There is no RationalWiki without you. We are a small non-profit with no staff – we are hundreds of volunteers who document pseudoscience and crankery around the world every day. We will never allow ads because we must remain independent. We cannot rely on big donors with corresponding big agendas. We are not the largest website around, but we believe we play an important role in defending truth and objectivity.
If everyone who saw this today donated $5, we would meet our goal for 2020.
| Fighting pseudoscience isn't free.|
We are 100% user-supported! Help and donate $5, $20 or whatever you can today with !
| Christ died for|
our articles about
|A multi-chef broth|
|Devil's in the details|
|The pearly gates|
|—Probably not Rihanna|
Protestant is a term primarily applied to forms of Western Christianity originating from a series of schisms with the Roman Catholic Church in the early 16th century. It is most commonly associated with religious movements led in Germany and Switzerland by Martin Luther, Huldrych Zwingli, John Calvin, and in England with the English Separatists and Dissenters. The term is also used, somewhat less strictly, to refer to churches that are members of the Anglican Communion (which split from the Catholic Church but nonetheless refers to itself as part of the Catholic Church) and American reconstructionist churches like Jehovah's Witnesses and Pentecostals, though all these arose separately from the Reformation. There are also continental and British movements that are seen as forerunners of Protestantism, but which predate Protestantism proper — such as the Waldensians and the Lollards.
The term "protestant," derived from the French for "protesting", refers primarily to churches whose theology is based on the principles of sola scriptura, i.e. that the Bible alone, and not the statements of church leaders, is the only source of doctrine. Most Protestant denominations reject saints and their various founders were no competition in terms of miracles as they didn't have statues of the Virgin Mary that bled, or an air force of nuns and monks like St. Joseph of Cupertino, just the usual faith healing and hotline to heaven; they did however all carry on Catholicism's belief in rampant witchcraft. Protestant opinions on social issues such as homosexuality, and reproductive rights differ greatly among denominations and even individual non-denominational churches.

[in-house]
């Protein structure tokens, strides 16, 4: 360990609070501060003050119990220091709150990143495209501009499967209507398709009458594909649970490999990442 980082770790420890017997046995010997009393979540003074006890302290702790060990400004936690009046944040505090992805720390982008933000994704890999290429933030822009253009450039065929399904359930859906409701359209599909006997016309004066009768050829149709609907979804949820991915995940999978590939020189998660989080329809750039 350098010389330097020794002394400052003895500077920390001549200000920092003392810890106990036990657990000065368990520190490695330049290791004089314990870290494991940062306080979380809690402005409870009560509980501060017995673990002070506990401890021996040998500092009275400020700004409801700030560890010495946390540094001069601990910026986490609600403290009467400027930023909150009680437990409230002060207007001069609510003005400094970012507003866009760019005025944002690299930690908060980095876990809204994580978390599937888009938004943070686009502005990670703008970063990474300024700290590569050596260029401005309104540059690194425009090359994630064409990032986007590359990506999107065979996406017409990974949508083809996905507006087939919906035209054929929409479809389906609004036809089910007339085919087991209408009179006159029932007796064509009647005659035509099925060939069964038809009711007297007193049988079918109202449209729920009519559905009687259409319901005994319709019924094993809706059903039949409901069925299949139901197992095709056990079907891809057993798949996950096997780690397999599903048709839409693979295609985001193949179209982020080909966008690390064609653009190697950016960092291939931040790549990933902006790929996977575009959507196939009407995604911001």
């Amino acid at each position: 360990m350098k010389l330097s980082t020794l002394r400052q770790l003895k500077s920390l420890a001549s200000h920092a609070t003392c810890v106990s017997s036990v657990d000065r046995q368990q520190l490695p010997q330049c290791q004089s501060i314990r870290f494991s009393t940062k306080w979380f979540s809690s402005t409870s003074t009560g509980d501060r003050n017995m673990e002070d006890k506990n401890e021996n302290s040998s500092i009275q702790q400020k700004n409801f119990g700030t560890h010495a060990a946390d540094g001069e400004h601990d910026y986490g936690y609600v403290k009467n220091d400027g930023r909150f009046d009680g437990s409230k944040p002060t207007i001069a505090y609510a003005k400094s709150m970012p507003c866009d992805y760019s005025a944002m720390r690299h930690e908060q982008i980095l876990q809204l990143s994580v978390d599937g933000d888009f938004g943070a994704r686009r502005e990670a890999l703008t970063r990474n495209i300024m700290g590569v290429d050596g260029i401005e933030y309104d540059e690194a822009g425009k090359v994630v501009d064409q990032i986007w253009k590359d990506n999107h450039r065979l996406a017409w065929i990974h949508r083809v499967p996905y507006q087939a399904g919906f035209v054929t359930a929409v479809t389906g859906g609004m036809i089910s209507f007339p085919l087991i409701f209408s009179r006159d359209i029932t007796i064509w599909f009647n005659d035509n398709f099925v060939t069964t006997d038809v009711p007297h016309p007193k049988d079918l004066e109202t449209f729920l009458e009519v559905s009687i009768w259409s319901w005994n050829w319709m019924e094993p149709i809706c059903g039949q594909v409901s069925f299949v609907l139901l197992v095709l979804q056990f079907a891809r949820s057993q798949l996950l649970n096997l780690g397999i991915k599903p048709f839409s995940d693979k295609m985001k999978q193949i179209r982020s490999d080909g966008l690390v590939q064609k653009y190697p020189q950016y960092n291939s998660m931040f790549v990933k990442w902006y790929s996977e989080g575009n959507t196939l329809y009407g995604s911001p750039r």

Protestantism is not a monolithic movement, but instead expresses a range of political and theological outlooks. It encompasses numerous traditions, including Lutheran and German/Swiss/Dutch Calvinists, Presbyterian (originally primarily Scottish Calvinists), Continental Anabaptist (various Mennonite - contested origins), British Separatist/Dissenter (Congregationalist, various Baptist groups (loosely related to the Southern Baptist Convention, American Baptist Churches of the USA), Quaker, Unitarian, British Anabaptist), and Methodist. Protestantism can be loosely divided into two categories: traditional mainline denominations, and evangelical denominations, with significant overlap of charismatic Christians.
Evangelical Protestantism and creationism
The contemporary American evangelical movement is a largely Protestant movement with roots in 18th-century England and in the 18th- and 19th-century United States. Evangelicalism, originating in the United States, refers to various churches that place particular emphasis on Biblical literalism and on missionary work to convert others to the faith. The contemporary American evangelical movement is particularly associated with black Baptists, Pentecostals, Catholic charismatics, and Southern Baptists. Due to their acceptance of Biblical literalism and inerrancy, fundamentalists and evangelicals are more creationist than Christians within liberal theological traditions. Evangelical Protestantism is being spread by aggressive evangelism in Latin America and Africa.
More liberal (i.e. saner) than their compatriots, the evangelical Protestants. As such, they are evil.
In all seriousness, mainline Protestantism made up the majority of North American Protestants until the mid-20th century, when evangelical Protestants became more prominent in politics and stepped up recruitment. Mainline Protestantism had its origin in the 1800s, when the Eastern academic elite at institutions such as Harvard University where leading ministers were trained responded to the emerging textual criticism of the Bible and new scientific findings which contradicted literal readings of texts like the Genesis creation story. Mainline Protestants generally aligned with the Progressive Movement of the late 19th and earth 20th centuries, though some mainline Protestants (such as Richard Nixon, a Quaker) have remained deeply conservative. Evangelicalism is largely a reaction against this growing liberalism, and as mainline sects place much less emphasis on converting nonbelievers, this branch of Christianity is steadily shrinking.
The main difference between mainline and evangelical sects today is the mainline's support for social justice, rejection of Biblical literalism, and less emphasis on converting new members. As such, mainline sects usually support teaching evolution and ordaining women ministers (though some evangelicals do, too), and are more likely to be pro-choice and in favor of LGBT rights.
Mainline Protestant sects include:
- Congregational churches, including the United Church of Christ (descendants of the Puritans)
- Episcopal Church
- Evangelical Lutheran Church in America
- Presbyterian Church U.S.A. (most other Presbyterian branches are more conservative)
- Society of Friends (aka Quakers)
- United Methodist Church
- Some Baptists (though the most prominent convention, the Southern Baptists, have aligned with the evangelicals)
- In reference to We Found Love.